What I didn’t like: There is a lot of head-hopping in this book, and because there are so many important characters—Evan, Daniel, Michael, Sean, Josh, Chris, Mark—it almost seems omniscient as we’re bounced from one character’s thoughts to the next. It’s very hard not to head-hop when there are so many characters, but it did happen just a little too much.
The other main issue was time jumping. There were times when it happened that it just confused me. For instance, one time Daniel seemed to have made the definite decision to tell Evan his secret, but the next chapter abruptly cut to a couple of weeks later and he still hadn’t done it. Sure, he changed his mind or got cold feet, but the reader wasn’t quite shown that thought process.
Also, it was obvious that the author wanted to stress the loving relationship between all of the friends/housemates in the house. To a point, it went a bit overkill. There was so much kissing and hugging, and so many baby, sweetie, honeys that I almost lost track of who was who. I just think it’s important for the characters to behave a little differently with the people they are in love with as opposed to the people they are friends with.
What I did like: I liked the loving relationship between all of the friends. Did I just contradict myself? Not quite. My objection above was just to the overdoing of the description of it. I did like seeing the characters from the previous book, and the fact that they formed their own little family and support system. And it made me chuckle seeing how they were all just a little bit attracted to each other.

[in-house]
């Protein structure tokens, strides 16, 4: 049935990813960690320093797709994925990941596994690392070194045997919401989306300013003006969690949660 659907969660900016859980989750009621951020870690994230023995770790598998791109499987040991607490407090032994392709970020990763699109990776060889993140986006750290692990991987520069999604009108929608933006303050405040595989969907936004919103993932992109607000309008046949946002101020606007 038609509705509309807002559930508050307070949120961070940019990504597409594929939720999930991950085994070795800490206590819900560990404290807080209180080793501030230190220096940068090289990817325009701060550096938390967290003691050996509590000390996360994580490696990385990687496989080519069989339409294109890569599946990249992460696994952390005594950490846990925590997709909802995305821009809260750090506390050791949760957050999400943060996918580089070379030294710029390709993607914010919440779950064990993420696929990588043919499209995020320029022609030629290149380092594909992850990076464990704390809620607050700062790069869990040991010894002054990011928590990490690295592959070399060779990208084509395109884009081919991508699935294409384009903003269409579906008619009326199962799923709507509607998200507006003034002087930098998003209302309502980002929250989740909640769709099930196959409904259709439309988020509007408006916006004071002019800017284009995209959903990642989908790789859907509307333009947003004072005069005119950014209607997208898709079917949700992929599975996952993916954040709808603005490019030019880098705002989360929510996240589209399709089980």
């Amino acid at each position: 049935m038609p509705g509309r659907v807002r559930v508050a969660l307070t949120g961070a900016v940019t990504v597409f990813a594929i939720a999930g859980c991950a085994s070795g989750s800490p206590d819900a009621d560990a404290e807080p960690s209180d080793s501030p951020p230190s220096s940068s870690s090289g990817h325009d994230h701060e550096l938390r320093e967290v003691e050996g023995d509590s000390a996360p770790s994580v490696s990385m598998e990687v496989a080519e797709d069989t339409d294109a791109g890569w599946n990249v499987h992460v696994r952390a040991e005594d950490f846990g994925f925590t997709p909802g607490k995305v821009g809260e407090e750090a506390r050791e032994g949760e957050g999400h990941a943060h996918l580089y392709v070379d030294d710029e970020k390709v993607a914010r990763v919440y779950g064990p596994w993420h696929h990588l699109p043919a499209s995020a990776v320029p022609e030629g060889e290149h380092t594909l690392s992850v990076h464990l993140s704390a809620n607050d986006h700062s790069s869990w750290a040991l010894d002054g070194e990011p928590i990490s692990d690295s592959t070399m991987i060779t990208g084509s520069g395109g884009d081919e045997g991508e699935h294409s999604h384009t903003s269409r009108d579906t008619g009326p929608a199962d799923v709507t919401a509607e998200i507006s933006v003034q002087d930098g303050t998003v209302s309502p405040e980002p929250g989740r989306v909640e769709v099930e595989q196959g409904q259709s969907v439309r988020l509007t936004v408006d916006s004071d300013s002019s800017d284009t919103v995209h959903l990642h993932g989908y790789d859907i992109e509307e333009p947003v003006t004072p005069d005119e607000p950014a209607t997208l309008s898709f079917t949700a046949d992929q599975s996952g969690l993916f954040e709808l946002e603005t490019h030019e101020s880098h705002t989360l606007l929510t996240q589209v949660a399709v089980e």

I liked the fact that Evan didn’t just snap his fingers and get Daniel to have sex with him. Daniel had deep issues to get over that made an insta-love situation impossible. Their relationship developed slowly as Daniel healed from his abuse. This made it more believable when the two of them were finally able to have a physical relationship. I was pleased that the author chose to have Daniel going to therapy, rather than having Evan “make it all better” for him. As someone who’s dealt with psychological issues, I can say that that part of the story was very well done.
The main plot of Daniel coming to terms with his abuse and having to tell Evan, and deciding to prosecute his stepfather because he was abusing his younger brother as well, was very intriguing. It kept me wondering what would happen next. Plus, the ongoing sub-plot of the trial against Michael’s attackers from the first book was another page turner, and it brought in a new character, Chris, whom I loved.
Once Daniel felt comfortable enough to have a physical relationship with Evan, the sex scenes were hot! Evan wasn’t very experienced either, so they were both figuring it out together. It was fun reading about Daniel experiencing everything for the first time—and Evan had some firsts too.
Overall, I would recommend this book, especially if you read and liked the first one. It did hold my attention and keep me up late reading longer than I should have been! If you don’t read the first one, you’ll probably still enjoy it, but may be a bit confused for the first few chapters, especially about Michael’s trial. But they are both worth the read. I’ll definitely pick up the next book in the series as well!